Video news for the week of May 25 , 1990 -- Brief updates from the world of VHS
Pledge drives won’t become a thing of the past, but the Public Broadcasting Service has initiated its own video label to bring in more funds. Created by PBS and Pacific Arts Video (owned by producer and ex-Monkee Michael Nesmith), PBS Home Video will release its own programming on tape to video stores and some local PBS stations. The first release will be The Astronomers series for $19.95 each or $99.95 for all six parts.
Kiss of Deathtrap
In his new video Acting in Film (Applause, $39.95), Michael Caine offers funny, fascinating tips on everything from blinking during a close-up to timing one’s puffs on a cigarette. Caine, who did the tape as part of the BBC’s Masterclass TV series, tells a group of students never to do a scene with dangerous special effects without watching someone else do it first, and always to keep breath freshener handy for bed scenes. Caine says he modestly sprays it in his own mouth before the big moment, in hopes his leading lady will ask to try it. He doesn’t name names on the tape, but he told Entertainment Weekly that the ploy has worked on Maggie Smith, Candice Bergen, Jane Fonda, Elizabeth Taylor, and Christopher Reeve, who played his lover in the 1982 Deathtrap. ”Actually, I told him he had to take it,” says Caine. ”I didn’t use any subterfuge with him. I also told him, ‘If you open your lips, I’ll have you assassinated.’ ”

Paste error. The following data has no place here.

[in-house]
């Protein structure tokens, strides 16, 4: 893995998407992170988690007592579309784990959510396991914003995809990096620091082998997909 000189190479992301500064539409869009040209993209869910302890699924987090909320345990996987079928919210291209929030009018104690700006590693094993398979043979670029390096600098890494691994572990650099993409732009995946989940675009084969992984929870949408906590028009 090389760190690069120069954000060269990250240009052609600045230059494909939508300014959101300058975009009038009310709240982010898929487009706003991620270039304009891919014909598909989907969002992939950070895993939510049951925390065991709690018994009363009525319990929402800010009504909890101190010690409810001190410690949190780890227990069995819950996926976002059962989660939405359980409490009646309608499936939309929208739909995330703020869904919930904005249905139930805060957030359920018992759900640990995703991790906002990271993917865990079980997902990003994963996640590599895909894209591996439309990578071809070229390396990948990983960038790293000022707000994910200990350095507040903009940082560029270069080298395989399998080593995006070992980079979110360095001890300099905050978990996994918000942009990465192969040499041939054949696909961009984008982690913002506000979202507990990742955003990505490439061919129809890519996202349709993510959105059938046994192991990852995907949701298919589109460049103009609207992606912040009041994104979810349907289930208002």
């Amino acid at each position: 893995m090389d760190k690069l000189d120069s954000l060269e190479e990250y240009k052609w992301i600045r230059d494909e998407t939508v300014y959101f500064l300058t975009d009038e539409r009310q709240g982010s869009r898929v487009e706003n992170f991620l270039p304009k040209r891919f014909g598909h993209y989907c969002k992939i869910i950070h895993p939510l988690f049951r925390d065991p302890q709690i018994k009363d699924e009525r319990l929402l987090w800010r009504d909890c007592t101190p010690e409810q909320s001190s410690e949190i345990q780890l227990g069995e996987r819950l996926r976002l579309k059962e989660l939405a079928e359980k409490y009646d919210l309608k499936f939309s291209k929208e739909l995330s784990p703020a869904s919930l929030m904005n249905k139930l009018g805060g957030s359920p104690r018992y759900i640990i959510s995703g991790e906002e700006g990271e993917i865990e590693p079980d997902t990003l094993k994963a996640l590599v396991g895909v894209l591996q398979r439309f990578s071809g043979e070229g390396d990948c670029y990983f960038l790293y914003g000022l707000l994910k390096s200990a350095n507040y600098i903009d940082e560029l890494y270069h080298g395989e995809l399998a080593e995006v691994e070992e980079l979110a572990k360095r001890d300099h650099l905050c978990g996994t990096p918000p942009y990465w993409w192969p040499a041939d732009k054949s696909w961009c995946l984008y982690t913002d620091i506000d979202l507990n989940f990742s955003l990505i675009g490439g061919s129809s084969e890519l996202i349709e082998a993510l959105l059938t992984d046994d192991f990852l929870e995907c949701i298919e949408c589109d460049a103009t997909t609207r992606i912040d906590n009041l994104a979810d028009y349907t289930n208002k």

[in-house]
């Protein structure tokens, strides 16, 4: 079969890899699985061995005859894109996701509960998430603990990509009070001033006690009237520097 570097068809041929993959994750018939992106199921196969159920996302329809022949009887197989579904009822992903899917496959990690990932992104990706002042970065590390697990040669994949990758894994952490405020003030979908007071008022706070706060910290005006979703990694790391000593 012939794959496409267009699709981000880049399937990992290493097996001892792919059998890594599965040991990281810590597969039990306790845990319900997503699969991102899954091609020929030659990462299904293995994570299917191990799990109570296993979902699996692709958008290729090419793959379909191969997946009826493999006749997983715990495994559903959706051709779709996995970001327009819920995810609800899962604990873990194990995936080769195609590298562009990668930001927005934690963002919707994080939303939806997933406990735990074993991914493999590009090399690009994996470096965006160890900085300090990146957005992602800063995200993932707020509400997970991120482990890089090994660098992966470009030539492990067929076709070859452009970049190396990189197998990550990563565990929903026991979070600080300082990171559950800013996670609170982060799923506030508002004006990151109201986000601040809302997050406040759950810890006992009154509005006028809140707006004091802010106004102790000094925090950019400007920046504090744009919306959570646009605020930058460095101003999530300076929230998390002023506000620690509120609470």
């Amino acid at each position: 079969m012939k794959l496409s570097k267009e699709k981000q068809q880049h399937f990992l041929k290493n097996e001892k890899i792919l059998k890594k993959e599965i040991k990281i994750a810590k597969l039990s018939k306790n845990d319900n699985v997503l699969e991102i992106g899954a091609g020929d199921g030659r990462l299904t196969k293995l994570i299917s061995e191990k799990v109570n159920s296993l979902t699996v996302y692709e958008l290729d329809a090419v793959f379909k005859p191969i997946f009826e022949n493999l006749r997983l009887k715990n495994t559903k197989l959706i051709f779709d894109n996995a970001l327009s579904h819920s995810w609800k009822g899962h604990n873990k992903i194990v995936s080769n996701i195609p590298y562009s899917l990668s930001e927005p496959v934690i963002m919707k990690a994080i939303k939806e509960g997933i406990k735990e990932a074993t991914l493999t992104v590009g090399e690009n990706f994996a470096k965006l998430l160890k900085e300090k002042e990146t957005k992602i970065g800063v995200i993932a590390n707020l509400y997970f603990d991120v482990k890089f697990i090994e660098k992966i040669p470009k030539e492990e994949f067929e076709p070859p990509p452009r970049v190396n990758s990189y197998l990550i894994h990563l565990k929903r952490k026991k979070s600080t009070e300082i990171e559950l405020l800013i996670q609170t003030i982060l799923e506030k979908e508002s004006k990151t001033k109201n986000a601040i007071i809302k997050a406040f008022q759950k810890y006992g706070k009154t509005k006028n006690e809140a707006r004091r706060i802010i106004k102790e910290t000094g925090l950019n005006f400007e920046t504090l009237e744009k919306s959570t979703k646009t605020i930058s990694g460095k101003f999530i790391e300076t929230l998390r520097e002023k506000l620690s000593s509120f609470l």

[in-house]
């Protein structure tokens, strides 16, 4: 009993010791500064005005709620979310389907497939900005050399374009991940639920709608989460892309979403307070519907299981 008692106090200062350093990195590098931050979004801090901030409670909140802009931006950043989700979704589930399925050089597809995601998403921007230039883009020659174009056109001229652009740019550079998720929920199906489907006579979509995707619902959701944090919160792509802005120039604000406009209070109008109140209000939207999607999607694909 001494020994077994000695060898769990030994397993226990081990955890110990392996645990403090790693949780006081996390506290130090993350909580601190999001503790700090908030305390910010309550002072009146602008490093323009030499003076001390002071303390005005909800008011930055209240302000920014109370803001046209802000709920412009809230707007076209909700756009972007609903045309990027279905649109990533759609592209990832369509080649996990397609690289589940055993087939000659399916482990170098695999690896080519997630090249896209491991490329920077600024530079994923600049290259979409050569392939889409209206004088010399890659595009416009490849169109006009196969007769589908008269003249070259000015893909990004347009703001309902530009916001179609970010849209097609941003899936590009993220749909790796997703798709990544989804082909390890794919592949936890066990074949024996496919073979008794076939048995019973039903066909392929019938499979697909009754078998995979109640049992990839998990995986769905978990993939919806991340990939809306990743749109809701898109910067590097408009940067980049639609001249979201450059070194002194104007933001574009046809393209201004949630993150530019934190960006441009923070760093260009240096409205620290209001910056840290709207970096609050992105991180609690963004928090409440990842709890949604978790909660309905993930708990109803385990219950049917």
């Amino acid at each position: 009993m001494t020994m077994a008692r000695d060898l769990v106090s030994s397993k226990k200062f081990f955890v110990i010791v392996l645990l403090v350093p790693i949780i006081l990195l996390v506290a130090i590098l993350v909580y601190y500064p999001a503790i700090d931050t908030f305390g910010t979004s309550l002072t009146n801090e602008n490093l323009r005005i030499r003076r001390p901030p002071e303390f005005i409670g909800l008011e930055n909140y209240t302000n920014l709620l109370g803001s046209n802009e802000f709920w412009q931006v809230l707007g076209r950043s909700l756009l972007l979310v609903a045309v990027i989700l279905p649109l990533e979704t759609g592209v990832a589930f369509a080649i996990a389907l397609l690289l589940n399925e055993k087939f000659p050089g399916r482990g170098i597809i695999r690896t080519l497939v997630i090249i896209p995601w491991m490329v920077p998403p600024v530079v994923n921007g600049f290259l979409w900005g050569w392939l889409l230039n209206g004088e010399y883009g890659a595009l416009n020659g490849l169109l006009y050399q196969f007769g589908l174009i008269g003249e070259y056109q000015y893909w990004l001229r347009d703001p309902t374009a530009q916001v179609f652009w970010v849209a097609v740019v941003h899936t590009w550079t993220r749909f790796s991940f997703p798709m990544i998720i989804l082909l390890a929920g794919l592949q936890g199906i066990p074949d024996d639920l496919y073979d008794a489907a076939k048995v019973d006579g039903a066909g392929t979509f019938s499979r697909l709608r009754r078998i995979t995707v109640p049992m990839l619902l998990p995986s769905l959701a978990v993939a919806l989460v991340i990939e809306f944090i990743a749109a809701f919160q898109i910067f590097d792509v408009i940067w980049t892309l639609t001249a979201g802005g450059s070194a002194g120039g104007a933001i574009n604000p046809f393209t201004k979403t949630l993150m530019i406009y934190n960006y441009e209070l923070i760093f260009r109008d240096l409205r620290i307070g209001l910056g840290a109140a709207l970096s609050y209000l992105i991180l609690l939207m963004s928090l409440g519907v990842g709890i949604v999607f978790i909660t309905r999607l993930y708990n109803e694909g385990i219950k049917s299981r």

No Blue Suede Boots
Elvis Presley’s 1969 non-musical Western Charro!, the movie that was supposed to establish him as a Serious Actor, will make its video debut on June 20 (Warner, $19.98). Charro! failed to change his image then, and probably won’t now, but this is not the Elvis we know from Viva Las Vegas and countless velvet paintings. He didn’t shave for the part and wore the same pair of dirty pants throughout the filming.
Who’s Watching What
Director Oliver Stone is catching up on ’60s movies while making The Doors, a film about Jim Morrison starring Val Kilmer. ”I’ve been watching concert movies like Woodstock, Fillmore, and Monterey Pop to get the feel of how concerts were shot back then, and movies like Easy Rider and Alice’s Restaurant that captured the attitudes people had towards hippies. ”